Open Access
Issue
A&A
Volume 638, June 2020
Article Number A75
Number of page(s) 13
Section Cosmology (including clusters of galaxies)
DOI https://doi.org/10.1051/0004-6361/201937313
Published online 15 June 2020

© V. Bonjean et al. 2020

Licence Creative CommonsOpen Access article, published by EDP Sciences, under the terms of the Creative Commons Attribution License (https://creativecommons.org/licenses/by/4.0), which permits unrestricted use, distribution, and reproduction in any medium, provided the original work is properly cited.

1. Introduction

The matter distribution in the Universe is very non-linear and very complex, structured into a cosmic web composed of voids, walls, filaments, and nodes (e.g. Zel’Dovich 1970; Bond et al. 1996; Libeskind et al. 2018). Understanding the evolution and physical properties of the matter around the largest scale structures remains one of the main challenges in observational and theoretical cosmology.

Nowadays, numerical simulations such as Millenium (Springel 2005), Illustris-TNG (Springel et al. 2018), Horizon-AGN (Dubois et al. 2014), or Magneticum (Hirschmann et al. 2014) allow us to trace and characterise all the matter (i.e. dark matter, hot gas, cold gas, and galaxies) of the large-scale Universe. Among the different structures of the cosmic web, the objects that are the easiest to detect and characterise are those with the highest densities (i.e. the nodes), where the galaxy clusters lay. The average properties of these objects are known (e.g. Kravtsov & Borgani 2012; Bykov et al. 2015; Walker et al. 2019) thanks to numerical simulations as well as actual observations of galaxies in the optical and near-infrared, hot gas via the Sunyaev-Zel’dovich effect (SZ; Sunyaev & Zeldovich 1970, 1972) and in X-rays, and dark matter via gravitational lensing. As a matter of fact, dark matter and hot gas universal density profiles have already been derived around these structures (e.g. Nagai et al. 2007; Arnaud et al. 2010; Planck Collaboration Int. V 2013; Bartalucci et al. 2017; Ghirardini et al. 2019), and global picture of the distribution and the properties (such as the SFR and stellar mass) of galaxies that fall into their gravitational potential has already been drawn (e.g. Mahajan & Raychaudhury 2009; Mahajan et al. 2011; Baxter et al. 2017; Chang et al. 2018; Adhikari et al. 2019; Pintos-Castro et al. 2019).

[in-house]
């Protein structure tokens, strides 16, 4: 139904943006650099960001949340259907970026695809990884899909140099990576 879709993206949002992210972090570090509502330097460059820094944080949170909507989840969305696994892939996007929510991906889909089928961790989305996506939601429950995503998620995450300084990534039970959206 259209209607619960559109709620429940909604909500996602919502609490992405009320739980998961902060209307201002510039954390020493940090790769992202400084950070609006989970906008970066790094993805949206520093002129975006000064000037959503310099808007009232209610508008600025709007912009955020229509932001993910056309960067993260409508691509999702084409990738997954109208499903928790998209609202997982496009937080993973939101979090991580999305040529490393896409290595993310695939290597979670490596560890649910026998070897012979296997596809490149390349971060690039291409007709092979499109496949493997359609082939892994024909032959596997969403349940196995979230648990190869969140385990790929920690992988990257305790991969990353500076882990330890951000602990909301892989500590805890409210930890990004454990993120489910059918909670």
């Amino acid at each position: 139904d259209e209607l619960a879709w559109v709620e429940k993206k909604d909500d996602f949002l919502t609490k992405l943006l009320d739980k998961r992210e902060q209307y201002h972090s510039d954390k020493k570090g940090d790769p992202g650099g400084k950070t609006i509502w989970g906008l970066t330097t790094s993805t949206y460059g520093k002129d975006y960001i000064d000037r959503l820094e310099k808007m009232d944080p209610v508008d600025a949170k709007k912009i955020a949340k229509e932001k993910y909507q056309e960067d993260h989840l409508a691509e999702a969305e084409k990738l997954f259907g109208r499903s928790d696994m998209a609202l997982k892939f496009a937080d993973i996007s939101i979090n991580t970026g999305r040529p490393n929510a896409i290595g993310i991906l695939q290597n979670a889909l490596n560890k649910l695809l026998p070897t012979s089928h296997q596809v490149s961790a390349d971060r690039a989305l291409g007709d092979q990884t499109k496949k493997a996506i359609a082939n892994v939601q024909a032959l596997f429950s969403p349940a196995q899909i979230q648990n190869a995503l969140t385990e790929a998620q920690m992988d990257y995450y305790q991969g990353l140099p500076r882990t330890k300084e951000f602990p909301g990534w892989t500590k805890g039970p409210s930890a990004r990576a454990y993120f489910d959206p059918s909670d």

While galaxy clusters are relatively easy to detect, study, and characterise, other cosmic web structures, such as cosmic filaments, are not easily defined because of their low densities. No global picture such as that drawn for galaxy clusters has been derived yet, and even the definition of cosmic filaments is still arguable since it depends on the way they are detected. Several methods have been proposed to detect the cosmic filaments: for example Bisous (Tempel et al. 2016), DisPerSE1 (Sousbie 2011), NEXUS+ (Cautun et al. 2013), or very recently T-ReX2 (Bonnaire et al. 2020). Each of these methods has advantages and disadvantages, making it difficult to compare them (see Libeskind et al. 2018 for a review or Bonnaire et al. 2020). Despite this, recent studies have used those methods to investigate the physical properties of the matter (dark matter, gas, or galaxies) in filaments in numerical simulations (e.g. Colberg et al. 2005; Dolag et al. 2006; Aragón-Calvo et al. 2010; Cautun et al. 2014; Gheller et al. 2015, 2016; Martizzi et al. 2019; Gheller & Vazza 2019; Galárraga-Espinosa et al. 2020). Indeed, studying gas is only possible in numerical simulations. The hot gas around cosmic filaments is very hard to detect either in SZ or in X-rays because of its low density and low temperature. Hot gas is only accessible in a few exceptional objects such as the galaxy cluster pair A399-A401 (e.g. Fujita et al. 1996, 2008; Sakelliou & Ponman 2004; Akamatsu et al. 2017; Bonjean et al. 2018), the galaxy cluster A2744 (Eckert et al. 2015), or between the two clusters A3391 and A3395 (Planck Collaboration Int. VIII 2013, recently observed in X-rays with eROSITA). Alternatively, some studies have used the stacking around the highest density regions in between galaxy cluster pairs (Tanimura et al. 2019a; de Graaff et al. 2019) or inside super-clusters (Tanimura et al. 2019b) to detect the densest parts of the gas in the filaments around clusters. The first statistical study of the hot gas using the SZ effect around cosmic filaments was performed in Tanimura et al. (2020).